Net Neutrality Vote Tomorrow: This is how it could impact the internet

Tomorrow, Dec ember 13th, the Federal Communications Commission will vote on a measure that would completely gut regulations to internet providers and open the door for net neutrality to be destroyed.

Net neutrality is the principle that Internet providers like Comcast & Verizon should not control what we see and do online. In 2015, startups, Internet freedom groups, and 3.7 million commenters won strong net neutrality rules from the US Federal Communication Commission (FCC). The rules prohibit Internet providers like AT&T, Comcast and Verizon from blocking, throttling, and paid prioritization—"fast lanes" for sites that pay, and slow lanes for everyone else.

Essentially, "net neutrality" refers to adhering to the policy of no Internet service provider (ISP) giving preferential treatment of any kind, either in terms of slowing down or speeding up transmission of any specific Internet traffic. This is a simple idea that appears to be in the best interests of Internet users. Obviously, when a user clicks on a link – any link – he doesn't want to be subject to his ISP deciding how slowly or quickly he will be connected.

Boiling "net neutrality" down to its essence the argument is about whether the people who own the connections to the customer, the broadband and mobile airtime providers, can treat different internet traffic differently. Should we force them to be neutral (thus the "neutrality" part) and treat all traffic exactly the same? Or should they be allowed to speed up some traffic, slow down other, in order to prioritize certain services over others?

Learn more and act NOW https://www.battleforthenet.com/

This vote will likely make it easier for companies such as AT&T, Comcast and Verizon to start divvying up the internet and turn it into something more akin to cable TV: i.e. something more expensive, fragmented, and more focused on making as much money as possible. The vote will likely ensure no regulator can do anything to stop these companies.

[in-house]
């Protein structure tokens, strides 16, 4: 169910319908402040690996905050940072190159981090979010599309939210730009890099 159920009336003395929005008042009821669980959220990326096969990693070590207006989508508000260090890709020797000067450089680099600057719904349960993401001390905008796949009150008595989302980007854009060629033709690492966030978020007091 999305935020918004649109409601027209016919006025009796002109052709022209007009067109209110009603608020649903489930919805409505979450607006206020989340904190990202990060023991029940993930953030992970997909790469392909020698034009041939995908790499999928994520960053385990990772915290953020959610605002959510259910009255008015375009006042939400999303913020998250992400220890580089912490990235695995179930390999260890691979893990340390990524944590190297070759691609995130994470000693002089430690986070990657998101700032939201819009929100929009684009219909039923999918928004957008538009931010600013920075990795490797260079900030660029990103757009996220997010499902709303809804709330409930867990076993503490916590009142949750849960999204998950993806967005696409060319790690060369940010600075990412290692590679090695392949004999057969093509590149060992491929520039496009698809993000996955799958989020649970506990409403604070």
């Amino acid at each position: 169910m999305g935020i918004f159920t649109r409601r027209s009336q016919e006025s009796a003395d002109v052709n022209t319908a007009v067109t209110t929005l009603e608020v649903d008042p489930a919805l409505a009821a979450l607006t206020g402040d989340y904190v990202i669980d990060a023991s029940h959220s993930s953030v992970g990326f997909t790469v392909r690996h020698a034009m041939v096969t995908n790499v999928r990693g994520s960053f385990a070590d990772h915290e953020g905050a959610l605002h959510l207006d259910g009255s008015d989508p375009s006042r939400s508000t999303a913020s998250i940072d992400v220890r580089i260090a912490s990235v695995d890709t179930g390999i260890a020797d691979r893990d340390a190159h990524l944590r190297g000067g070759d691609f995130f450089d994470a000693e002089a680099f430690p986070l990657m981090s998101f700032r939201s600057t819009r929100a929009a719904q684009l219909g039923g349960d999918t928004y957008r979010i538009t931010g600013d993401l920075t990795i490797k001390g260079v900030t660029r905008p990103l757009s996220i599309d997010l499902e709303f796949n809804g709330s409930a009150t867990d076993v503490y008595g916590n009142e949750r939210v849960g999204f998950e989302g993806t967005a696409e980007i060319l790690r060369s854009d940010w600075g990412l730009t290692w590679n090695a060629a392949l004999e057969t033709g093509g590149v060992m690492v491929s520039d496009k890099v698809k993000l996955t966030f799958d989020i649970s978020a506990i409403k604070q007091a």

The battle over the FCC's rules comes amid a period of increasing consolidation among telecommunications and content companies. Comcast owns NBC Universal. AT&T is in a fight to buy Time Warner. Verizon owns AOL and Yahoo. Those companies already had immense power over how you connect to the internet. But they now also have a big stake in what you see and do online.

The repeal of net neutrality will give these giant companies free rein to favor their own sites, services, and content, and discriminate against those of rivals. As long as they tell you what they're doing, the government won't stand in their way.

Learn more and act NOW https://www.battleforthenet.com/

I don't think this discrimination will come in the form of blocking or throttling access to rival sites, as some net neutrality supporters fear. Instead, I think the telecommunications companies will basically start charging new fees and tolls.
Instead, the FCC’s new proposal merely requires ISPs to be transparent and publicly disclose how they manage their networks, so that customers can choose to take their business elsewhere if they are put off by their ISP’s practices. Sounds okay, except for the fact that other than Comcast in our area, the only other option for internet access is AT&T – which runs at about 1/10th the speeds of Comcast.

Don’t worry, FCC Chairman Ajit Pai has said, because the Federal Trade Commission will step in to protect consumers from any bad acts that Internet providers might commit in the future. That may sound like a reasonable plan. After all, the FTC is a consumer protection agency that polices the marketplace for fraud and false advertising.